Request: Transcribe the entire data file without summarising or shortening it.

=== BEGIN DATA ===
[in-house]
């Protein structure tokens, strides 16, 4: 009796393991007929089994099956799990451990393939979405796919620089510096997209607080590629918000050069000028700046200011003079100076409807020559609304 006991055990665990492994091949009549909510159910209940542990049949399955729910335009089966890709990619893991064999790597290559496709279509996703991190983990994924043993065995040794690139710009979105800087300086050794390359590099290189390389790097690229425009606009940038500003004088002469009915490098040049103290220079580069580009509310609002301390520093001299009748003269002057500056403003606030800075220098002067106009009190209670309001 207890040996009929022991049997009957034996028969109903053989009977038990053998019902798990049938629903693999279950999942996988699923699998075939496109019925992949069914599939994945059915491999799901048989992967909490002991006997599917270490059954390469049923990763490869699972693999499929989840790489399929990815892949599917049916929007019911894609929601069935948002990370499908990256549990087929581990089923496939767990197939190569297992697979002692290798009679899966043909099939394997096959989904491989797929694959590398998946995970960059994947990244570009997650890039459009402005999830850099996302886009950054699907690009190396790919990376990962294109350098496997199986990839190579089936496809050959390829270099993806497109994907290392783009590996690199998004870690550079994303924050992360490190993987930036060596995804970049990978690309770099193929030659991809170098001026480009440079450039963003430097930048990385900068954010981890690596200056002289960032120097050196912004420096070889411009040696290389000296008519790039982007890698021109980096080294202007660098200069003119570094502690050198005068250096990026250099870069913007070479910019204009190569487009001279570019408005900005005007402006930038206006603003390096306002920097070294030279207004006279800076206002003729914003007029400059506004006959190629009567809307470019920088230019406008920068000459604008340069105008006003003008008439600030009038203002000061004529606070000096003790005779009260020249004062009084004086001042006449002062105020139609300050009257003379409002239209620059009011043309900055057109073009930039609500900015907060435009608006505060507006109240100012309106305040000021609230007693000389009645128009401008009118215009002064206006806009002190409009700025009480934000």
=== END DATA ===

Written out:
[in-house]
């Protein structure tokens, strides 16, 4: 009796393991007929089994099956799990451990393939979405796919620089510096997209607080590629918000050069000028700046200011003079100076409807020559609304 006991055990665990492994091949009549909510159910209940542990049949399955729910335009089966890709990619893991064999790597290559496709279509996703991190983990994924043993065995040794690139710009979105800087300086050794390359590099290189390389790097690229425009606009940038500003004088002469009915490098040049103290220079580069580009509310609002301390520093001299009748003269002057500056403003606030800075220098002067106009009190209670309001 207890040996009929022991049997009957034996028969109903053989009977038990053998019902798990049938629903693999279950999942996988699923699998075939496109019925992949069914599939994945059915491999799901048989992967909490002991006997599917270490059954390469049923990763490869699972693999499929989840790489399929990815892949599917049916929007019911894609929601069935948002990370499908990256549990087929581990089923496939767990197939190569297992697979002692290798009679899966043909099939394997096959989904491989797929694959590398998946995970960059994947990244570009997650890039459009402005999830850099996302886009950054699907690009190396790919990376990962294109350098496997199986990839190579089936496809050959390829270099993806497109994907290392783009590996690199998004870690550079994303924050992360490190993987930036060596995804970049990978690309770099193929030659991809170098001026480009440079450039963003430097930048990385900068954010981890690596200056002289960032120097050196912004420096070889411009040696290389000296008519790039982007890698021109980096080294202007660098200069003119570094502690050198005068250096990026250099870069913007070479910019204009190569487009001279570019408005900005005007402006930038206006603003390096306002920097070294030279207004006279800076206002003729914003007029400059506004006959190629009567809307470019920088230019406008920068000459604008340069105008006003003008008439600030009038203002000061004529606070000096003790005779009260020249004062009084004086001042006449002062105020139609300050009257003379409002239209620059009011043309900055057109073009930039609500900015907060435009608006505060507006109240100012309106305040000021609230007693000389009645128009401008009118215009002064206006806009002190409009700025009480934000």